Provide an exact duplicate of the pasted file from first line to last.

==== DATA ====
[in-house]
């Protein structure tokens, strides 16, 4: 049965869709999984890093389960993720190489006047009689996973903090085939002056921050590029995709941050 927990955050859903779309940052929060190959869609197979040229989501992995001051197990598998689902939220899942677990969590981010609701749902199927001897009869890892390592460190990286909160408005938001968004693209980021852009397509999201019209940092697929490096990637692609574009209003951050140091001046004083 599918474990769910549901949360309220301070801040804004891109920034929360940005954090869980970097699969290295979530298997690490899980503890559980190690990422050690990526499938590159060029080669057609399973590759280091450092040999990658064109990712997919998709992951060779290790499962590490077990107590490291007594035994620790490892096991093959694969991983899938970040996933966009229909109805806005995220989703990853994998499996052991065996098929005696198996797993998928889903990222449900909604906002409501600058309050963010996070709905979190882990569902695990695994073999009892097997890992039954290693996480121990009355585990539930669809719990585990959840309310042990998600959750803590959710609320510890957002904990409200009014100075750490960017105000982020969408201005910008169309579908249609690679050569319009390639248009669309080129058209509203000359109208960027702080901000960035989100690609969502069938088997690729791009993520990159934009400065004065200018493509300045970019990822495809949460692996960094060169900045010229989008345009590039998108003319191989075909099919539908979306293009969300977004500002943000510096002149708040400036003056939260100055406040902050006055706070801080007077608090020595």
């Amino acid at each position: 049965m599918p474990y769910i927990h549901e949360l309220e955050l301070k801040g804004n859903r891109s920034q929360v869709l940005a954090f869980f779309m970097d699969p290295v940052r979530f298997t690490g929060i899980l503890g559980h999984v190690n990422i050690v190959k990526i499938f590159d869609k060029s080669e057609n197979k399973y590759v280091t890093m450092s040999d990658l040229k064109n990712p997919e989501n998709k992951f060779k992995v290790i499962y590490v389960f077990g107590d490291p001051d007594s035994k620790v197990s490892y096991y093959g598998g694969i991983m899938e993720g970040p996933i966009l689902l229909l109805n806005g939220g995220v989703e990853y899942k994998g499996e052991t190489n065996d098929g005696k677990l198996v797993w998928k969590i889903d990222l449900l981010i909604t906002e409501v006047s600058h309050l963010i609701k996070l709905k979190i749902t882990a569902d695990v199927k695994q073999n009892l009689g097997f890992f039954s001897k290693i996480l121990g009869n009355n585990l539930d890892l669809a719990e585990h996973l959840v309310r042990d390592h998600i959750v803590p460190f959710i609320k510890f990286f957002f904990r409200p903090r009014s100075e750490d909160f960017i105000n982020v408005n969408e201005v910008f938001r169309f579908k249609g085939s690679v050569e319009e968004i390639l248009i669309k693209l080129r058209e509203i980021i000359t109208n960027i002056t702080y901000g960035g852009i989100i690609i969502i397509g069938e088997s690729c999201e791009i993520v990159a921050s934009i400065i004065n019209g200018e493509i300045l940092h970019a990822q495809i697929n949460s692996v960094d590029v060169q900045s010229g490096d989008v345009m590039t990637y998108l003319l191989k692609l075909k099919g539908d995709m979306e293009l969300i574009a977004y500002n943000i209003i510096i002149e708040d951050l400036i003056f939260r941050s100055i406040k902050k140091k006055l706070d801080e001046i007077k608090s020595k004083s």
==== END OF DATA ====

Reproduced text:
[in-house]
């Protein structure tokens, strides 16, 4: 049965869709999984890093389960993720190489006047009689996973903090085939002056921050590029995709941050 927990955050859903779309940052929060190959869609197979040229989501992995001051197990598998689902939220899942677990969590981010609701749902199927001897009869890892390592460190990286909160408005938001968004693209980021852009397509999201019209940092697929490096990637692609574009209003951050140091001046004083 599918474990769910549901949360309220301070801040804004891109920034929360940005954090869980970097699969290295979530298997690490899980503890559980190690990422050690990526499938590159060029080669057609399973590759280091450092040999990658064109990712997919998709992951060779290790499962590490077990107590490291007594035994620790490892096991093959694969991983899938970040996933966009229909109805806005995220989703990853994998499996052991065996098929005696198996797993998928889903990222449900909604906002409501600058309050963010996070709905979190882990569902695990695994073999009892097997890992039954290693996480121990009355585990539930669809719990585990959840309310042990998600959750803590959710609320510890957002904990409200009014100075750490960017105000982020969408201005910008169309579908249609690679050569319009390639248009669309080129058209509203000359109208960027702080901000960035989100690609969502069938088997690729791009993520990159934009400065004065200018493509300045970019990822495809949460692996960094060169900045010229989008345009590039998108003319191989075909099919539908979306293009969300977004500002943000510096002149708040400036003056939260100055406040902050006055706070801080007077608090020595």
């Amino acid at each position: 049965m599918p474990y769910i927990h549901e949360l309220e955050l301070k801040g804004n859903r891109s920034q929360v869709l940005a954090f869980f779309m970097d699969p290295v940052r979530f298997t690490g929060i899980l503890g559980h999984v190690n990422i050690v190959k990526i499938f590159d869609k060029s080669e057609n197979k399973y590759v280091t890093m450092s040999d990658l040229k064109n990712p997919e989501n998709k992951f060779k992995v290790i499962y590490v389960f077990g107590d490291p001051d007594s035994k620790v197990s490892y096991y093959g598998g694969i991983m899938e993720g970040p996933i966009l689902l229909l109805n806005g939220g995220v989703e990853y899942k994998g499996e052991t190489n065996d098929g005696k677990l198996v797993w998928k969590i889903d990222l449900l981010i909604t906002e409501v006047s600058h309050l963010i609701k996070l709905k979190i749902t882990a569902d695990v199927k695994q073999n009892l009689g097997f890992f039954s001897k290693i996480l121990g009869n009355n585990l539930d890892l669809a719990e585990h996973l959840v309310r042990d390592h998600i959750v803590p460190f959710i609320k510890f990286f957002f904990r409200p903090r009014s100075e750490d909160f960017i105000n982020v408005n969408e201005v910008f938001r169309f579908k249609g085939s690679v050569e319009e968004i390639l248009i669309k693209l080129r058209e509203i980021i000359t109208n960027i002056t702080y901000g960035g852009i989100i690609i969502i397509g069938e088997s690729c999201e791009i993520v990159a921050s934009i400065i004065n019209g200018e493509i300045l940092h970019a990822q495809i697929n949460s692996v960094d590029v060169q900045s010229g490096d989008v345009m590039t990637y998108l003319l191989k692609l075909k099919g539908d995709m979306e293009l969300i574009a977004y500002n943000i209003i510096i002149e708040d951050l400036i003056f939260r941050s100055i406040k902050k140091k006055l706070d801080e001046i007077k608090s020595k004083s």